Seeing how much faith the people of Gotham place in this man’s virtue, The Joker makes it his goal to corrupt the revered district attorney and turn him into a despicable villain. He succeeds; Harvey becomes a murderous madman by the end of the film, at least partially proving The Joker’s theory that even the best of humanity will become evil when fear and despair conquer their souls.

Similarly, Satan loves to lead well-respected people like priests and politicians into committing scandals and falling from grace, for it severely discourages and disillusions all those who formerly looked up to them. After all, if even the most virtuous people can commit heinous acts, what does that mean for the rest of us?

The Joker also derives sick pleasure from testing the rock-solid moral codes that all warriors against evil try to uphold. Batman can become intensely violent while fighting criminals, but he has one rule that he refuses to break: he will not take a life. Seeing how determined Batman is not to kill even a dangerous madman like himself, The Joker tries to use this noble ideal against him and frame it as a fatal weakness.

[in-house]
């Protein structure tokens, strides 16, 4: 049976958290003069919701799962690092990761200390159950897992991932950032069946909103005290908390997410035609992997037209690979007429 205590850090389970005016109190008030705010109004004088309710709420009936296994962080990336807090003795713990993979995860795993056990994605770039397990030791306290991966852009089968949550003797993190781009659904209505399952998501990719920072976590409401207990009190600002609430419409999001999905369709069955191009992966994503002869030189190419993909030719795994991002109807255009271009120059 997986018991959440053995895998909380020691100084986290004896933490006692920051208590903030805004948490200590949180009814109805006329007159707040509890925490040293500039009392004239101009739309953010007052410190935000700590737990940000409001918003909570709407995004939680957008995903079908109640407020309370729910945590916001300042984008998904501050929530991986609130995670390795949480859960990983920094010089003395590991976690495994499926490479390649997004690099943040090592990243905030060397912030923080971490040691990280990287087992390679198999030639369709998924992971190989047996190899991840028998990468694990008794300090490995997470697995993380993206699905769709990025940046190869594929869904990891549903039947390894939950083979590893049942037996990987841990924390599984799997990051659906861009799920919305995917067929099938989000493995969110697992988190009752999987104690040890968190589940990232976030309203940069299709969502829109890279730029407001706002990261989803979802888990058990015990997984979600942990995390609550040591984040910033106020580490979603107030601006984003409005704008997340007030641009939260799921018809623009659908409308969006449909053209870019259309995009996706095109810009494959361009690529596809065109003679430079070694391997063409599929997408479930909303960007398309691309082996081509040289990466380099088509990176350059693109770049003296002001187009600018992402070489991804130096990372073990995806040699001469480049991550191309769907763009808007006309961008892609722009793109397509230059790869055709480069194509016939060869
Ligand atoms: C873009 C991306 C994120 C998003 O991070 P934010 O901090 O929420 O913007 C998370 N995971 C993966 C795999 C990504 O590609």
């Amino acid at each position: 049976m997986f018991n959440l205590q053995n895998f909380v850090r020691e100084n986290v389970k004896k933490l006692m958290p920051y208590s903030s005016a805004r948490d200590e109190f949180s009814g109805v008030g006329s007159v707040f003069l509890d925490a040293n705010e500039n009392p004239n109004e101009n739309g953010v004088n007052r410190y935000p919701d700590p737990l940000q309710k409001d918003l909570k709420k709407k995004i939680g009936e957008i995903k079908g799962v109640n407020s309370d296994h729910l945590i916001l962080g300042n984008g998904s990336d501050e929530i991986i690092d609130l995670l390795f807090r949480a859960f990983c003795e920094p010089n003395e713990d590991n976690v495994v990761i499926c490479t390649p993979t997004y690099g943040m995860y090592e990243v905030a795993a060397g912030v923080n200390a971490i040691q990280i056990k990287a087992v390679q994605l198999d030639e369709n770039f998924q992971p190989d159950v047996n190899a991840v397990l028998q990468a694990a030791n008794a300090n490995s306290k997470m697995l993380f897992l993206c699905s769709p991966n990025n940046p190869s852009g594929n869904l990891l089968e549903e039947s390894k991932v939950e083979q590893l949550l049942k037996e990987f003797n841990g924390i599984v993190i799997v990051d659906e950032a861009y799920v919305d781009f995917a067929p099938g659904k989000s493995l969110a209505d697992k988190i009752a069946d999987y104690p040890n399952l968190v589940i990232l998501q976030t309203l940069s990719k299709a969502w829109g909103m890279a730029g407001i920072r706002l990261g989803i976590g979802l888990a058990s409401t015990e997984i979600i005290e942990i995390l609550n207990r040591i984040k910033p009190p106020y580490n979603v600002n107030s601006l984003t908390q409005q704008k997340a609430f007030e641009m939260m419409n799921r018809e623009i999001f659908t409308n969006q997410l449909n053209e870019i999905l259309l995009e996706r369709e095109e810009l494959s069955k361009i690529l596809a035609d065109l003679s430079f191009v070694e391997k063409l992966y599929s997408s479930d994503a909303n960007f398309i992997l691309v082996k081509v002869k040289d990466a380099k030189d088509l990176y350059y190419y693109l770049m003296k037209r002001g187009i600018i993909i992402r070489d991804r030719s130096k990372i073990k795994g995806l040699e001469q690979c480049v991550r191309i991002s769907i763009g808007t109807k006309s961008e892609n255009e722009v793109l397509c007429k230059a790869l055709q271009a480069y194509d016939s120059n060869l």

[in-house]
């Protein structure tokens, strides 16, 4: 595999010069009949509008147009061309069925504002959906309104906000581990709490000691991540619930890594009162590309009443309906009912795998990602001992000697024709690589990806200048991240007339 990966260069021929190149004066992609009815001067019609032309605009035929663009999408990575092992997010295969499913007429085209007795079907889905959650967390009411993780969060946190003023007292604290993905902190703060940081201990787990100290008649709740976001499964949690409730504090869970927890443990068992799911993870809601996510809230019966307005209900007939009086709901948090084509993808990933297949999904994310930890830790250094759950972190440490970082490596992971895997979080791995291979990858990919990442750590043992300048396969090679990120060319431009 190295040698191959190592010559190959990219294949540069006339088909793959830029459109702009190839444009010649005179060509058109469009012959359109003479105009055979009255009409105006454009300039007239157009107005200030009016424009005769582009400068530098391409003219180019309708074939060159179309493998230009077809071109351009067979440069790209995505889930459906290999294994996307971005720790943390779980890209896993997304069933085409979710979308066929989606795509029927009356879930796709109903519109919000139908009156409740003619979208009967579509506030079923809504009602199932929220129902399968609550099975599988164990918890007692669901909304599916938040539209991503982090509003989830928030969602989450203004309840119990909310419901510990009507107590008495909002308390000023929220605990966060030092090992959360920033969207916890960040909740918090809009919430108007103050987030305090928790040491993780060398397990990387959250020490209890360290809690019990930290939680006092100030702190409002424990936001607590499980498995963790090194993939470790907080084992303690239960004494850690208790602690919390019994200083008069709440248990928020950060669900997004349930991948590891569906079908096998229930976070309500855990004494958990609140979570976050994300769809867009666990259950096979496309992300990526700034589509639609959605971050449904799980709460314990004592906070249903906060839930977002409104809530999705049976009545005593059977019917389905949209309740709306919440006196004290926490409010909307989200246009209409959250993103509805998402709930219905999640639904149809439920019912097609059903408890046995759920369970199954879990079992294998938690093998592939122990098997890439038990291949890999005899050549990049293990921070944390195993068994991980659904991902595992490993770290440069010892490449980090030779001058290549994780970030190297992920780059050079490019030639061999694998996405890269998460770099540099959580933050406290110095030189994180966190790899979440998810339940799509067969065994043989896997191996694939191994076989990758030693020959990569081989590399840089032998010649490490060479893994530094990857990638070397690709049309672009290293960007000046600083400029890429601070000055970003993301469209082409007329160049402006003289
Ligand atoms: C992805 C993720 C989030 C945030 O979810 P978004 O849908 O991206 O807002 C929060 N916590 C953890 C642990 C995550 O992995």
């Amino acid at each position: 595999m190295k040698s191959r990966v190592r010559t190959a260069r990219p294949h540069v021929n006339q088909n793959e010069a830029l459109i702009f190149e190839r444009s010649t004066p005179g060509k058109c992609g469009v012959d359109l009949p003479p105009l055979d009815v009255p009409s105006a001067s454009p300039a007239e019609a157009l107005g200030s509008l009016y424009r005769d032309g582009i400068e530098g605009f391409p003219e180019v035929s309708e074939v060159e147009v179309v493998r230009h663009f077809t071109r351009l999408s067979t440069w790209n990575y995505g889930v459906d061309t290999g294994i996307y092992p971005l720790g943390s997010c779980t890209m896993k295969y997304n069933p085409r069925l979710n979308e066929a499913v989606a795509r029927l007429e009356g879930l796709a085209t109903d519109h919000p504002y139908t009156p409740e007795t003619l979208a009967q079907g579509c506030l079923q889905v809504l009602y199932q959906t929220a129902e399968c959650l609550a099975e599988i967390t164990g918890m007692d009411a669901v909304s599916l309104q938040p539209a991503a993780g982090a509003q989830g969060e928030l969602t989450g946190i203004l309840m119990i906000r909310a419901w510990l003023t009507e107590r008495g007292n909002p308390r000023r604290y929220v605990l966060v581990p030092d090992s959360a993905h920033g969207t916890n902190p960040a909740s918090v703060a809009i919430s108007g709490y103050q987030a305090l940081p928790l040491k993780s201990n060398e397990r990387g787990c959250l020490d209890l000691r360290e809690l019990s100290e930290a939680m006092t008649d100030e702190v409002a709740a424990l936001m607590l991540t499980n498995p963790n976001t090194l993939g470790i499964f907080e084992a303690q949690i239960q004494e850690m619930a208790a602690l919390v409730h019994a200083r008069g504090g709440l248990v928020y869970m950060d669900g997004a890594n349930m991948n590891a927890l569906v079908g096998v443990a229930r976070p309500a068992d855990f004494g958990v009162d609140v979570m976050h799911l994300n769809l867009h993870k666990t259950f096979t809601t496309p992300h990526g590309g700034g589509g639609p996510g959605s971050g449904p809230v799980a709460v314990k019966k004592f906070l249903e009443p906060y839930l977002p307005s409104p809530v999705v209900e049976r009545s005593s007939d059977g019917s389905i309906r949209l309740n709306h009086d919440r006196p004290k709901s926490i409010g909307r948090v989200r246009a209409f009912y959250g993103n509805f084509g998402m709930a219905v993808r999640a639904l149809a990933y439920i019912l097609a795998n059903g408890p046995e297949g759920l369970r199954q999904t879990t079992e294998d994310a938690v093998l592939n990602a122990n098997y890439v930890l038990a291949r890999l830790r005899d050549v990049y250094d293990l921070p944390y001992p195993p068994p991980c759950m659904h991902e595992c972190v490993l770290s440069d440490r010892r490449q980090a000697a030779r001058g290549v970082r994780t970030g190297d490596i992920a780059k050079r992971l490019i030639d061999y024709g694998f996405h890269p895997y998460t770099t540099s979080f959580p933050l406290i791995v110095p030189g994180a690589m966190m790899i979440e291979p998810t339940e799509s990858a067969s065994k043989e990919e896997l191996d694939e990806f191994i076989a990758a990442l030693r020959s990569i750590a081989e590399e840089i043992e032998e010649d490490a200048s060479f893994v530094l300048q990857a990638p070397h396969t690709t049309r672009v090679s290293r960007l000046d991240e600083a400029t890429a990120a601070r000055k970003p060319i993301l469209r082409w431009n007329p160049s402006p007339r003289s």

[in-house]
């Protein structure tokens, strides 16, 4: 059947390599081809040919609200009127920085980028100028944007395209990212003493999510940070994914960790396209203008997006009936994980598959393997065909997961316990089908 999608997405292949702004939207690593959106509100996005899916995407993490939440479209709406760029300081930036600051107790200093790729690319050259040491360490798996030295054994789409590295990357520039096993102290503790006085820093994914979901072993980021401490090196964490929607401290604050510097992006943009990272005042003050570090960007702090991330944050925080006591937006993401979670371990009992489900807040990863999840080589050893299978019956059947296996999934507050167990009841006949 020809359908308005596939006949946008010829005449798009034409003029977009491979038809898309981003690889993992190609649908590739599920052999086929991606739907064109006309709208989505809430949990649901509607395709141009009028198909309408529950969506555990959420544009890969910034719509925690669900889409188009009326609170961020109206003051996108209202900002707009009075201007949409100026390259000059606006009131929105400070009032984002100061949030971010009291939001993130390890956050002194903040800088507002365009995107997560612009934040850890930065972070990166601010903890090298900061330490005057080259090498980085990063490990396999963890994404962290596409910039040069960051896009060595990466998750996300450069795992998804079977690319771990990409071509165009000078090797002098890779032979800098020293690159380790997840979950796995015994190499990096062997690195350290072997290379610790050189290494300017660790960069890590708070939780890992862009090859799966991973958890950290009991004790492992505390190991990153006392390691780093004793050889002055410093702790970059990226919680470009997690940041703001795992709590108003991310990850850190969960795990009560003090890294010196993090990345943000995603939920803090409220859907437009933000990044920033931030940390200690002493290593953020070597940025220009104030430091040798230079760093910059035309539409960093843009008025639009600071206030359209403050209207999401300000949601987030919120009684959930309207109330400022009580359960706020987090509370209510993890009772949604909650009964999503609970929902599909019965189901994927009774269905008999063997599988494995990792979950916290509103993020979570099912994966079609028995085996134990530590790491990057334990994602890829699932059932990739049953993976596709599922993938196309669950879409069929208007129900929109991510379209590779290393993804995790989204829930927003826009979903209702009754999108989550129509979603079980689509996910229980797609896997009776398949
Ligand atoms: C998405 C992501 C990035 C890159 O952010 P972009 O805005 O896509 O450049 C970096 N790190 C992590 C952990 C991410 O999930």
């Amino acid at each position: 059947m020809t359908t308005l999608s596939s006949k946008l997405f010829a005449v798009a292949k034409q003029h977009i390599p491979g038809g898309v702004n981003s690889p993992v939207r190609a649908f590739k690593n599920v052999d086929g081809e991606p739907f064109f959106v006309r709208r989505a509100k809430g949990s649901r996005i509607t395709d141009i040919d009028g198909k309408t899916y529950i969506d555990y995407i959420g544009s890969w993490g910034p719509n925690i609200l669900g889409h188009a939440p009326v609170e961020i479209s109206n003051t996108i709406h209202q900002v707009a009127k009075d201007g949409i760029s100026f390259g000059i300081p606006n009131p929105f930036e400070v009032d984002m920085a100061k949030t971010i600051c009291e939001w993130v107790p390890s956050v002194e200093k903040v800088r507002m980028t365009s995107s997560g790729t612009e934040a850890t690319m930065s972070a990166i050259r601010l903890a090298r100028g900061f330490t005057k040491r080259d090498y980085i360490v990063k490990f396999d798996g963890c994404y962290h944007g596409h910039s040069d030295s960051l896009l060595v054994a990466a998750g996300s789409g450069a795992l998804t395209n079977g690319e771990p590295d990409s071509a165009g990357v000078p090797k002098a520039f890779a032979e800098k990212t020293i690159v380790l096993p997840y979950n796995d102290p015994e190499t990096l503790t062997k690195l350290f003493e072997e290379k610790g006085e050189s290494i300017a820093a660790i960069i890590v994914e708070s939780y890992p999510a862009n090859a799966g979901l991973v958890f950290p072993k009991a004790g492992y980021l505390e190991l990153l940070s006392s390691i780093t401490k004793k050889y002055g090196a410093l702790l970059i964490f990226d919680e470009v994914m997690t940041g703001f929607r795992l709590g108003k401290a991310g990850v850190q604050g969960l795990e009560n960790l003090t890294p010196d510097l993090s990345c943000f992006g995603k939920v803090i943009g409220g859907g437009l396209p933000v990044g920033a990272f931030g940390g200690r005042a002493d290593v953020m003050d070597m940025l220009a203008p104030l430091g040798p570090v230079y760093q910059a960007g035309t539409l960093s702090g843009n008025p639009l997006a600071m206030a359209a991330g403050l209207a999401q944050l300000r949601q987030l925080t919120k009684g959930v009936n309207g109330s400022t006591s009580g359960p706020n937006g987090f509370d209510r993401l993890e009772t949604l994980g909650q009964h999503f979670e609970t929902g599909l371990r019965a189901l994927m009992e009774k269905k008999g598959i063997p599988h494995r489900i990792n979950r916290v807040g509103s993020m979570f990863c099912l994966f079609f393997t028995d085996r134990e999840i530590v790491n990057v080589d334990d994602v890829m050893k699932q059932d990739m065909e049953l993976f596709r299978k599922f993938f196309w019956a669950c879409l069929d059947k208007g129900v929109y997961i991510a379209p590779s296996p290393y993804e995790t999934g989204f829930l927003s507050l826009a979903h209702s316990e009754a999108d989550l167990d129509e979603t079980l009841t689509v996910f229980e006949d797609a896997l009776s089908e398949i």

In a climactic scene that sees Batman dangling The Joker off of a skyscraper and having every opportunity to let him fall to his death, The Joker delivers a few chilling lines of dialogue that could have easily been uttered by Satan himself to a real-life warrior for goodness. He says:

“Oh, you. You just couldn’t let me go, could you? This is what happens when an unstoppable force meets an immoveable object. You truly are incorruptible, aren’t you? You won’t kill me out of some misplaced sense of self-righteousness, and I won’t kill you because you’re just too much fun. I think you and I are destined to do this forever.”

Batman’s noble character is defined by his unbreakable moral code, but if this code prevents him from ever truly conquering evil, is it worth following? Satan enjoys asking similar questions, especially in today’s war on terror. When we are faced with enemies who manifest themselves as mercilessly violent, unstoppable forces, is there really such a thing as peaceful resistance? Must not we ultimately use violence to fight violence? These questions especially haunt our nation’s conscience, and Satan loves it.

So how do we defend ourselves against these tactics of Satan that are so vividly depicted in The Dark Knight? Let us first examine the formidable problem of Satan’s “warped altruism.” If Satan only cares about corrupting our souls and can never really be destroyed, how do we defeat him? The answer is simple but not easy: we must not surrender to his demands.